Oil slick approaches shore

The New York Times Green blog featured a recent report on The impact of tar sands pipeline spills on employment and the economy, by Faculty Fellows Lara Skinner and Sean Sweeney 

GLI study warns of economic damage in a Keystone Pipeline spill

March 15, 2012

Oil slick approaches shore

The New York Times Green blog featured a recent report on The impact of tar sands pipeline spills on employment and the economy, by Faculty Fellows Lara Skinner and Sean Sweeney from Cornell’s Global Labor Initiative (GLI).  The following is an excerpt:

Study Warns of Economic Damage in a Keystone Pipeline Spill

By DAN FROSCH | March 13, 2012, 5:05 pm

Tar Sands Report Cover
GLI Report: The impact of tar sands pipeline spills on employment and the economy

A report released on Tuesday by Cornell University’s Global Labor Institute concludes that the economic damage caused by potential spills from the Keystone XL pipeline could far outweigh the benefits of jobs created by the project.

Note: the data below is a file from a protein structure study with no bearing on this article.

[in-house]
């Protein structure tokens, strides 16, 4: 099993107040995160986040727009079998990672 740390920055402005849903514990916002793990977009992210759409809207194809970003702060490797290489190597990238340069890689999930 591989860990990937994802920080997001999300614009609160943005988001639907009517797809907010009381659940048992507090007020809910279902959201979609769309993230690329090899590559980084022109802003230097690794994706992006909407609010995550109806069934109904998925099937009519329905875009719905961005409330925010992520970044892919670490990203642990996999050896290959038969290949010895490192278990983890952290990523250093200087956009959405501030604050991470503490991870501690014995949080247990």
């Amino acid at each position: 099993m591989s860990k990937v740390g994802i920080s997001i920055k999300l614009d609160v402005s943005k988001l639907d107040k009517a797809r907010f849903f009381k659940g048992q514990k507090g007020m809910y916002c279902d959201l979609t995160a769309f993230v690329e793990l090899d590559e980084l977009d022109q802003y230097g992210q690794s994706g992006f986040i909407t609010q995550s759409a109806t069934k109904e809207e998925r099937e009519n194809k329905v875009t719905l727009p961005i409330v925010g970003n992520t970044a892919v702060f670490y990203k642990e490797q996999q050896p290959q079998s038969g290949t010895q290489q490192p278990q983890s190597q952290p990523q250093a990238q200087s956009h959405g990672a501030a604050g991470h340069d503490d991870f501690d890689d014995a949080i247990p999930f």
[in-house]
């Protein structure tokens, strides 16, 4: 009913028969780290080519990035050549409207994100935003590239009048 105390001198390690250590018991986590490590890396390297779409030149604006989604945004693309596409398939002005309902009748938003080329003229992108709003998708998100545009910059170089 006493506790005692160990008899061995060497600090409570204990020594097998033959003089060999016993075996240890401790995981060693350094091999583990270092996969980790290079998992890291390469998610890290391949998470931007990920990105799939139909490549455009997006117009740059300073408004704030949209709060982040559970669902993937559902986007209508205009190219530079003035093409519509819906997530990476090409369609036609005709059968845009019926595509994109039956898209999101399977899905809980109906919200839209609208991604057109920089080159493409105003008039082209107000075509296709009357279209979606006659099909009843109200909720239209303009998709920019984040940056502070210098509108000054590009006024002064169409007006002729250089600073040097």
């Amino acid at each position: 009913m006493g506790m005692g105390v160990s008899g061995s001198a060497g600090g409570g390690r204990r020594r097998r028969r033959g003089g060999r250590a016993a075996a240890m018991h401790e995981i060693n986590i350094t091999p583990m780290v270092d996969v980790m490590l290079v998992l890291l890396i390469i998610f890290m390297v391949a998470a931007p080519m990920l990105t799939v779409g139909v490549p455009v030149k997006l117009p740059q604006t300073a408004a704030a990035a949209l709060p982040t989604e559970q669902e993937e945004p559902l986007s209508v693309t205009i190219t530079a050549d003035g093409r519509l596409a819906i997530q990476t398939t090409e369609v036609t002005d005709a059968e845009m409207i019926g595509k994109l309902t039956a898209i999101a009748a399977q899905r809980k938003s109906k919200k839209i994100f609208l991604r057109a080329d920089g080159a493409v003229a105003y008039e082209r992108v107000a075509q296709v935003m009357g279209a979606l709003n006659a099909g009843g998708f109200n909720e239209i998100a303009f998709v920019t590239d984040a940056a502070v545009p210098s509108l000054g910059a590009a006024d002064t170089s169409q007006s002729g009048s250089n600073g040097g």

The institute, which advocates the creation of union jobs in renewable energy and analyzes sustainability issues, said that more than a million people work in agricultural or tourism jobs in the six states along Keystone XL’s route and that the economic costs could be considerable if a major spill occurred.

The risks of an economically damaging accident are higher than those for conventional crude, the report said, because pipelines carrying oil sands crude are more prone to spills, an argument long made by opponents of the Keystone XL project.

The report cited a spill from an Enbridge Energy pipeline in July 2010 that dumped about 843,000 gallons of oil sands crude near Marshall, Mich., and has been especially difficult and expensive to clean.

“Given where the pipeline is scheduled to go, it’s not inconceivable that a spill like the Enbridge pipeline spill could occur,” said Sean Sweeney, the institute’s director and a co-author of the study. “And if it contaminated a major waterway in a remote area, it could take a long time to deal with.”

TransCanada, whose application to build Keystone XL was rejected by President Obama in January, dismissed the report and cited an initial review by the State Department that found the pipeline would have little adverse environmental impact if operated properly… (read more)